The money doesn't matter

THE brother of one of the workmen killed in the Teebane Massacre has said no monetary compensation will bring happiness or satisfaction to his family.

Robert Irons (61) died in the 1992 attack when a bomb exploded close to the construction workers' van in which he was travelling.

The men's firm had allegedly been targeted because they carried out work for the security forces.

His brother Jimmy is still fighting for justice and is incensed by British government plans to tackle Libya for compensation due to their alleged supply of weapons to the IRA.

"The British government have sold us down the tube," he claimed.

"They often forget we in Northern Ireland are still part of the British isles and they've let us down really badly.

"Americans had managed to pin Libya down but Gordon Brown didn't even bother until now. It's the same old story - if you do nothing, you get nothing."

Jimmy Irons spoke to the MAIL the same week it emerged Gordon Brown supported plans from the families of IRA victims to seek compensation from Libya in the wake of recent trade relations with the country.

While some families back plans for compensation, Mr Irons said he, like most families affected by the troubles, did not want money.

"I don't want 12,000 or any other money they want to give me and an apology is only words from a mouth.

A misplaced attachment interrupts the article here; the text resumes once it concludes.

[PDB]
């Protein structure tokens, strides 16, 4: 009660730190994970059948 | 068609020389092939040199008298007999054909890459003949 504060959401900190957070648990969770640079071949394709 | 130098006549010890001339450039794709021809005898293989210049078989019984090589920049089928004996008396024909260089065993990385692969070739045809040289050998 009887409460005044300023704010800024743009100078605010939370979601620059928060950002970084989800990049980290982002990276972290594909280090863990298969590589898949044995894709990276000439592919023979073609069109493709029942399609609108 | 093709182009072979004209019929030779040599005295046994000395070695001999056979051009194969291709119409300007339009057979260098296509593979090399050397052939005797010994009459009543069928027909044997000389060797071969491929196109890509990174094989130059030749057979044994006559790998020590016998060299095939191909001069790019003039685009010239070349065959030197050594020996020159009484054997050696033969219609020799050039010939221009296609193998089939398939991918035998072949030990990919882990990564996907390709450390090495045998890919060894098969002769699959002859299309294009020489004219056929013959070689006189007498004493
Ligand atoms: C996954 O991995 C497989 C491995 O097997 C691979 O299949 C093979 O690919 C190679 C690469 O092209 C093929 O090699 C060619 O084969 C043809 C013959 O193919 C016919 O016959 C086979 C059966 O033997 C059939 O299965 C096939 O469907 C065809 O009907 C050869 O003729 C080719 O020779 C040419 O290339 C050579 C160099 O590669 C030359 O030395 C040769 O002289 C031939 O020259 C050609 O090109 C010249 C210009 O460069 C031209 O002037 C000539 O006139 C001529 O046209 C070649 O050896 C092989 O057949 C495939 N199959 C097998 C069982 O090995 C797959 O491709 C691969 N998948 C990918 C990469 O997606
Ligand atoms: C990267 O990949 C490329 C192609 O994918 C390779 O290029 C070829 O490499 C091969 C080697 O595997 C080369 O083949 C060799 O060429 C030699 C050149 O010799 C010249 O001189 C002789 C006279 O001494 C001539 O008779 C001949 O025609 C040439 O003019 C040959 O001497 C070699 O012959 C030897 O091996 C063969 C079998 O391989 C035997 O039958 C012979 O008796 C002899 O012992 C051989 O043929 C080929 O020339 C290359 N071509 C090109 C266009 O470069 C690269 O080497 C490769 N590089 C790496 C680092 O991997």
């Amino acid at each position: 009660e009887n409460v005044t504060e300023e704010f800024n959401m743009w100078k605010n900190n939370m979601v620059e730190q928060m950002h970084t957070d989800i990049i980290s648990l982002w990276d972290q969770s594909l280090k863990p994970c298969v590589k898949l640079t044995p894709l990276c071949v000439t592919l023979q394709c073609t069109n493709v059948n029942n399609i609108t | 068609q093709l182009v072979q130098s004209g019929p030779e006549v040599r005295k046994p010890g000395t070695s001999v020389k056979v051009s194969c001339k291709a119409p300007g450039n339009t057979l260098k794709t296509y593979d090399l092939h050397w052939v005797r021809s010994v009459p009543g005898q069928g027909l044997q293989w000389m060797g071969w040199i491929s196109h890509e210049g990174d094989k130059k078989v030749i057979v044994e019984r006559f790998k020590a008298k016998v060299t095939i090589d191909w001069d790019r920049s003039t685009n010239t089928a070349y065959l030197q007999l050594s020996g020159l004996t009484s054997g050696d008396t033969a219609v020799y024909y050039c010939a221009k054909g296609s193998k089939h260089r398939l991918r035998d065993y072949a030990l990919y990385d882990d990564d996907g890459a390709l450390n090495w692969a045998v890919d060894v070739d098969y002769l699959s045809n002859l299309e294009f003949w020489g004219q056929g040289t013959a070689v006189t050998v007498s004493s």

"I'm not giving up. I'll fight to the bitter end to face the people who took away my brother's life.

"I want to face the people who did it. I'd be calm enough, but I'd want to know why my brother and so many other innocent lives were lost."

As a result of his brother's murder, Jimmy said he was forced into early retirement due to problems with his memory.

"Victims voices are never really hear," he argued. "People have no idea what goes on behind the scenes.

"Our family was completely wrecked when Robert died. He was the life and soul of every gathering, a real character, and we miss him very much."

Another of the Teebane victims, Nigel McKee (22), was related to the Irons family through marriage.

"We had the two fumerals on the one day," said Jimmy. "Robert and Nigel were snatched from the family circle.

"Robert left behind his son and his wife Esther. She died from cancer a few years ago which I think could have all started with Robert's death."

The death of Robert has clearly left a lasting impact on his brother and recent British government actions have left him still soured.

"I and my family are only one of thousands of victims. I'm not after money, but this is the only way that we can seem to get Libya to accept responsibility in part for Northern Ireland.

"But I'm not going to hold my breath for Gordon Brown and the government, we've been let down by the system too many times.

"We're treated like dirt and nobody seems to care about us. Well I'm going to fight so that we're heard, it's the only way."